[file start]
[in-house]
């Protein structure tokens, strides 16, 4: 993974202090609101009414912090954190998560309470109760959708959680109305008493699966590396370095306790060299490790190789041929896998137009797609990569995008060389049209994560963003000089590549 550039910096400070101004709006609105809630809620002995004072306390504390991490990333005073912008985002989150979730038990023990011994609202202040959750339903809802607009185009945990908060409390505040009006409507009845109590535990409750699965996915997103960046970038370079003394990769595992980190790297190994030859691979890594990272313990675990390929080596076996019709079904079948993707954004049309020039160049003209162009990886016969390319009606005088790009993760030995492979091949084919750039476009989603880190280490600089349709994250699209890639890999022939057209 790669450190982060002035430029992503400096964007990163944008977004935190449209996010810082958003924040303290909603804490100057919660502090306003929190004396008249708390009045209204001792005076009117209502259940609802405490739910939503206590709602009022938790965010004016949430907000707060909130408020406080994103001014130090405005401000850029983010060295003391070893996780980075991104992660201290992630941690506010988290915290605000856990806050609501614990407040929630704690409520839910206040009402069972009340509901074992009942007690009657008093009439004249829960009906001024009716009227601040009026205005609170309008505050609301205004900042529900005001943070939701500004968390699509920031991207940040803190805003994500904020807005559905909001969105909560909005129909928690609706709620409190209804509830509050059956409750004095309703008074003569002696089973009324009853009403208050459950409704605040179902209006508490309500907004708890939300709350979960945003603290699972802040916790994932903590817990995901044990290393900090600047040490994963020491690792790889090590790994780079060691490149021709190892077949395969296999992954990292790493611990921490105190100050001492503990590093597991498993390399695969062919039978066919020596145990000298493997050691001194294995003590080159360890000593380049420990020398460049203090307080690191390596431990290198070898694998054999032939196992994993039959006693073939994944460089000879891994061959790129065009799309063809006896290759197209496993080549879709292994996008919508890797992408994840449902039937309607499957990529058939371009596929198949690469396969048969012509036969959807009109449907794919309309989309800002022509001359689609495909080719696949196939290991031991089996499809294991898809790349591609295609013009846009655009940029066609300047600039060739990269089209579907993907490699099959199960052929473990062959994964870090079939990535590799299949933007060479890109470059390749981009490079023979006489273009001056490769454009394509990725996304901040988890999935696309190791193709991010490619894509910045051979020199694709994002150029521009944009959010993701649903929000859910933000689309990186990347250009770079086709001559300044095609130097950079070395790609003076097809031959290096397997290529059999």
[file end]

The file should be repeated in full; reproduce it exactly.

[in-house]
């Protein structure tokens, strides 16, 4: 993974202090609101009414912090954190998560309470109760959708959680109305008493699966590396370095306790060299490790190789041929896998137009797609990569995008060389049209994560963003000089590549 550039910096400070101004709006609105809630809620002995004072306390504390991490990333005073912008985002989150979730038990023990011994609202202040959750339903809802607009185009945990908060409390505040009006409507009845109590535990409750699965996915997103960046970038370079003394990769595992980190790297190994030859691979890594990272313990675990390929080596076996019709079904079948993707954004049309020039160049003209162009990886016969390319009606005088790009993760030995492979091949084919750039476009989603880190280490600089349709994250699209890639890999022939057209 790669450190982060002035430029992503400096964007990163944008977004935190449209996010810082958003924040303290909603804490100057919660502090306003929190004396008249708390009045209204001792005076009117209502259940609802405490739910939503206590709602009022938790965010004016949430907000707060909130408020406080994103001014130090405005401000850029983010060295003391070893996780980075991104992660201290992630941690506010988290915290605000856990806050609501614990407040929630704690409520839910206040009402069972009340509901074992009942007690009657008093009439004249829960009906001024009716009227601040009026205005609170309008505050609301205004900042529900005001943070939701500004968390699509920031991207940040803190805003994500904020807005559905909001969105909560909005129909928690609706709620409190209804509830509050059956409750004095309703008074003569002696089973009324009853009403208050459950409704605040179902209006508490309500907004708890939300709350979960945003603290699972802040916790994932903590817990995901044990290393900090600047040490994963020491690792790889090590790994780079060691490149021709190892077949395969296999992954990292790493611990921490105190100050001492503990590093597991498993390399695969062919039978066919020596145990000298493997050691001194294995003590080159360890000593380049420990020398460049203090307080690191390596431990290198070898694998054999032939196992994993039959006693073939994944460089000879891994061959790129065009799309063809006896290759197209496993080549879709292994996008919508890797992408994840449902039937309607499957990529058939371009596929198949690469396969048969012509036969959807009109449907794919309309989309800002022509001359689609495909080719696949196939290991031991089996499809294991898809790349591609295609013009846009655009940029066609300047600039060739990269089209579907993907490699099959199960052929473990062959994964870090079939990535590799299949933007060479890109470059390749981009490079023979006489273009001056490769454009394509990725996304901040988890999935696309190791193709991010490619894509910045051979020199694709994002150029521009944009959010993701649903929000859910933000689309990186990347250009770079086709001559300044095609130097950079070395790609003076097809031959290096397997290529059999």